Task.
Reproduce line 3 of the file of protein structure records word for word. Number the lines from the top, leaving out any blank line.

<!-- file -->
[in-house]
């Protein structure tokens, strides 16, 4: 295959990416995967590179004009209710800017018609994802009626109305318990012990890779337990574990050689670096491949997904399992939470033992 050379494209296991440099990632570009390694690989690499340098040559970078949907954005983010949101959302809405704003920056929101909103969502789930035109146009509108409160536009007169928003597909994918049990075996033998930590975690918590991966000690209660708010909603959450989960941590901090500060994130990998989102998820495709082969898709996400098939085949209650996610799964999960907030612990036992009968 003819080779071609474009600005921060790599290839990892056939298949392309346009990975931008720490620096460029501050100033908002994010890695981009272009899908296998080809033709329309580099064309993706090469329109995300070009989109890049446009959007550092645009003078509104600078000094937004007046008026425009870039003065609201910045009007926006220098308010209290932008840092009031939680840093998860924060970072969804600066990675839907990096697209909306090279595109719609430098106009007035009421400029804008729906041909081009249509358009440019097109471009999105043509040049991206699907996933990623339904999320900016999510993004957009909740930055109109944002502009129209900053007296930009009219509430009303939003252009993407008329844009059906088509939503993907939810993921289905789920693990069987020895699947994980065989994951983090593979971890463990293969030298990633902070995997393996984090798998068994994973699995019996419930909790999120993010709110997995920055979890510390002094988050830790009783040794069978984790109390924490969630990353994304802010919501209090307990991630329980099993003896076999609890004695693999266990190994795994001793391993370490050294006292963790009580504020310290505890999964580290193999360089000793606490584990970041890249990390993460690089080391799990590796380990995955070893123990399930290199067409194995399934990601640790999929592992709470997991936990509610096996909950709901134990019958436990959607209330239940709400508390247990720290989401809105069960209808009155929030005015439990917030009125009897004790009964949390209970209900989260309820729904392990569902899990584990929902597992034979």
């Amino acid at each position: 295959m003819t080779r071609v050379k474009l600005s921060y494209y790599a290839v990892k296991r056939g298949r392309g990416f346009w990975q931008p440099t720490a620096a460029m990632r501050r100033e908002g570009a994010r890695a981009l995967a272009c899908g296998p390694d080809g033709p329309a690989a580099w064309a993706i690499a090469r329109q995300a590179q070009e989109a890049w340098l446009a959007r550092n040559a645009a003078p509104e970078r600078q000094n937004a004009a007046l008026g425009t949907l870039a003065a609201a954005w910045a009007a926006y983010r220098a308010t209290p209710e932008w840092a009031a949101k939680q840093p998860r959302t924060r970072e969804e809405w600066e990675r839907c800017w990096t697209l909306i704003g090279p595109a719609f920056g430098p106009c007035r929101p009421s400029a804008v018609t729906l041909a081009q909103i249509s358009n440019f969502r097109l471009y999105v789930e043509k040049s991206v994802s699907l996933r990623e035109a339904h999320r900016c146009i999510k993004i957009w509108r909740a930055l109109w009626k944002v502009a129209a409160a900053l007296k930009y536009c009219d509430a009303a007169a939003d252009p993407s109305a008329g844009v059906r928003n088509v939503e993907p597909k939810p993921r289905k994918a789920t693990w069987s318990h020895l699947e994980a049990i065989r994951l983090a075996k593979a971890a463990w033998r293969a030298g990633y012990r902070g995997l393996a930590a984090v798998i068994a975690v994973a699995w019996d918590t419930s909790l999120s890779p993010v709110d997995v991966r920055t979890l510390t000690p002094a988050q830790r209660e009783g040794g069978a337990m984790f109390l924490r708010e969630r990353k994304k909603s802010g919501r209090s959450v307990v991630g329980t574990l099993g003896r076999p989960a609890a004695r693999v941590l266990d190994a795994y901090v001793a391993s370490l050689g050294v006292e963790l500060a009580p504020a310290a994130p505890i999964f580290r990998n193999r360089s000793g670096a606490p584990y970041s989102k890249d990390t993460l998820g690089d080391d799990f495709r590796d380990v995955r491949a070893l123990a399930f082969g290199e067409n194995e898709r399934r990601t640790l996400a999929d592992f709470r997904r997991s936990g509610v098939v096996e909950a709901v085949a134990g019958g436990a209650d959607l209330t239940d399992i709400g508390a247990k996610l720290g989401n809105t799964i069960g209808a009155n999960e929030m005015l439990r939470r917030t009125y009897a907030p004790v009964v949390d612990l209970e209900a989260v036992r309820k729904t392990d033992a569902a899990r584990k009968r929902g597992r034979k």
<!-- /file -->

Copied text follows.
């Amino acid at each position: 295959m003819t080779r071609v050379k474009l600005s921060y494209y790599a290839v990892k296991r056939g298949r392309g990416f346009w990975q931008p440099t720490a620096a460029m990632r501050r100033e908002g570009a994010r890695a981009l995967a272009c899908g296998p390694d080809g033709p329309a690989a580099w064309a993706i690499a090469r329109q995300a590179q070009e989109a890049w340098l446009a959007r550092n040559a645009a003078p509104e970078r600078q000094n937004a004009a007046l008026g425009t949907l870039a003065a609201a954005w910045a009007a926006y983010r220098a308010t209290p209710e932008w840092a009031a949101k939680q840093p998860r959302t924060r970072e969804e809405w600066e990675r839907c800017w990096t697209l909306i704003g090279p595109a719609f920056g430098p106009c007035r929101p009421s400029a804008v018609t729906l041909a081009q909103i249509s358009n440019f969502r097109l471009y999105v789930e043509k040049s991206v994802s699907l996933r990623e035109a339904h999320r900016c146009i999510k993004i957009w509108r909740a930055l109109w009626k944002v502009a129209a409160a900053l007296k930009y536009c009219d509430a009303a007169a939003d252009p993407s109305a008329g844009v059906r928003n088509v939503e993907p597909k939810p993921r289905k994918a789920t693990w069987s318990h020895l699947e994980a049990i065989r994951l983090a075996k593979a971890a463990w033998r293969a030298g990633y012990r902070g995997l393996a930590a984090v798998i068994a975690v994973a699995w019996d918590t419930s909790l999120s890779p993010v709110d997995v991966r920055t979890l510390t000690p002094a988050q830790r209660e009783g040794g069978a337990m984790f109390l924490r708010e969630r990353k994304k909603s802010g919501r209090s959450v307990v991630g329980t574990l099993g003896r076999p989960a609890a004695r693999v941590l266990d190994a795994y901090v001793a391993s370490l050689g050294v006292e963790l500060a009580p504020a310290a994130p505890i999964f580290r990998n193999r360089s000793g670096a606490p584990y970041s989102k890249d990390t993460l998820g690089d080391d799990f495709r590796d380990v995955r491949a070893l123990a399930f082969g290199e067409n194995e898709r399934r990601t640790l996400a999929d592992f709470r997904r997991s936990g509610v098939v096996e909950a709901v085949a134990g019958g436990a209650d959607l209330t239940d399992i709400g508390a247990k996610l720290g989401n809105t799964i069960g209808a009155n999960e929030m005015l439990r939470r917030t009125y009897a907030p004790v009964v949390d612990l209970e209900a989260v036992r309820k729904t392990d033992a569902a899990r584990k009968r929902g597992r034979k």